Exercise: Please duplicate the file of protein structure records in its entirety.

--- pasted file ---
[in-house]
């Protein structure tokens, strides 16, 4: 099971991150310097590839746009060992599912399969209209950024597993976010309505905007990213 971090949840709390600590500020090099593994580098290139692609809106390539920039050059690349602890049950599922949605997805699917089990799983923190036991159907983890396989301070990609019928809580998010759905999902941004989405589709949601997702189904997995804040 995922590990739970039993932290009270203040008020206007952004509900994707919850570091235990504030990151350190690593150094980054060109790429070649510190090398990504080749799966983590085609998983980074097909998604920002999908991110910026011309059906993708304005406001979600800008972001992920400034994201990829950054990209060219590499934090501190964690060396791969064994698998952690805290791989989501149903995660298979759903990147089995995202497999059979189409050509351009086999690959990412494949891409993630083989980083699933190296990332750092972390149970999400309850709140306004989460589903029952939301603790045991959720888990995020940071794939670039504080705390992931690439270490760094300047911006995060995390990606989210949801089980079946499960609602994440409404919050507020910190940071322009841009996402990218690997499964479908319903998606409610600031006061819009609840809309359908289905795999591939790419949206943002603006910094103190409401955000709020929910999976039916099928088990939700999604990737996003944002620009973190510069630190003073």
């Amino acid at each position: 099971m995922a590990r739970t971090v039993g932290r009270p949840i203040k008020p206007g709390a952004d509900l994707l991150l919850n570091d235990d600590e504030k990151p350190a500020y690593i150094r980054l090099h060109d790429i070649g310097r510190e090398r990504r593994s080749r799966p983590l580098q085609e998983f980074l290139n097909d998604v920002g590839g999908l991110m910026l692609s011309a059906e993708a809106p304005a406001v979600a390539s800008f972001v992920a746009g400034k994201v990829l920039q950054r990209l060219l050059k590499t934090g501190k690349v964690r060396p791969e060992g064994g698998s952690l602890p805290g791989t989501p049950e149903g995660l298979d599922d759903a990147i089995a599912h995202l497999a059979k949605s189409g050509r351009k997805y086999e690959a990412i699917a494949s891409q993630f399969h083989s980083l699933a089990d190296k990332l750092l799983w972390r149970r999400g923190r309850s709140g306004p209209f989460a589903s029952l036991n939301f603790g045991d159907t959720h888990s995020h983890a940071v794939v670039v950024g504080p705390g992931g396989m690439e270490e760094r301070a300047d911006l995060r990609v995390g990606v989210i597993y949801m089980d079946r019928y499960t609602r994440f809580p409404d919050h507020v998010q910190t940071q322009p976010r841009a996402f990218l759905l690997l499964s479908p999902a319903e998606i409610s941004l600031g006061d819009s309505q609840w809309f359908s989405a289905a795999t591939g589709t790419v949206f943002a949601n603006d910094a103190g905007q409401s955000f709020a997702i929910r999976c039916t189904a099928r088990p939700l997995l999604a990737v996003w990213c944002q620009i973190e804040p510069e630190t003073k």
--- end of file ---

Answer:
[in-house]
């Protein structure tokens, strides 16, 4: 099971991150310097590839746009060992599912399969209209950024597993976010309505905007990213 971090949840709390600590500020090099593994580098290139692609809106390539920039050059690349602890049950599922949605997805699917089990799983923190036991159907983890396989301070990609019928809580998010759905999902941004989405589709949601997702189904997995804040 995922590990739970039993932290009270203040008020206007952004509900994707919850570091235990504030990151350190690593150094980054060109790429070649510190090398990504080749799966983590085609998983980074097909998604920002999908991110910026011309059906993708304005406001979600800008972001992920400034994201990829950054990209060219590499934090501190964690060396791969064994698998952690805290791989989501149903995660298979759903990147089995995202497999059979189409050509351009086999690959990412494949891409993630083989980083699933190296990332750092972390149970999400309850709140306004989460589903029952939301603790045991959720888990995020940071794939670039504080705390992931690439270490760094300047911006995060995390990606989210949801089980079946499960609602994440409404919050507020910190940071322009841009996402990218690997499964479908319903998606409610600031006061819009609840809309359908289905795999591939790419949206943002603006910094103190409401955000709020929910999976039916099928088990939700999604990737996003944002620009973190510069630190003073």
């Amino acid at each position: 099971m995922a590990r739970t971090v039993g932290r009270p949840i203040k008020p206007g709390a952004d509900l994707l991150l919850n570091d235990d600590e504030k990151p350190a500020y690593i150094r980054l090099h060109d790429i070649g310097r510190e090398r990504r593994s080749r799966p983590l580098q085609e998983f980074l290139n097909d998604v920002g590839g999908l991110m910026l692609s011309a059906e993708a809106p304005a406001v979600a390539s800008f972001v992920a746009g400034k994201v990829l920039q950054r990209l060219l050059k590499t934090g501190k690349v964690r060396p791969e060992g064994g698998s952690l602890p805290g791989t989501p049950e149903g995660l298979d599922d759903a990147i089995a599912h995202l497999a059979k949605s189409g050509r351009k997805y086999e690959a990412i699917a494949s891409q993630f399969h083989s980083l699933a089990d190296k990332l750092l799983w972390r149970r999400g923190r309850s709140g306004p209209f989460a589903s029952l036991n939301f603790g045991d159907t959720h888990s995020h983890a940071v794939v670039v950024g504080p705390g992931g396989m690439e270490e760094r301070a300047d911006l995060r990609v995390g990606v989210i597993y949801m089980d079946r019928y499960t609602r994440f809580p409404d919050h507020v998010q910190t940071q322009p976010r841009a996402f990218l759905l690997l499964s479908p999902a319903e998606i409610s941004l600031g006061d819009s309505q609840w809309f359908s989405a289905a795999t591939g589709t790419v949206f943002a949601n603006d910094a103190g905007q409401s955000f709020a997702i929910r999976c039916t189904a099928r088990p939700l997995l999604a990737v996003w990213c944002q620009i973190e804040p510069e630190t003073k």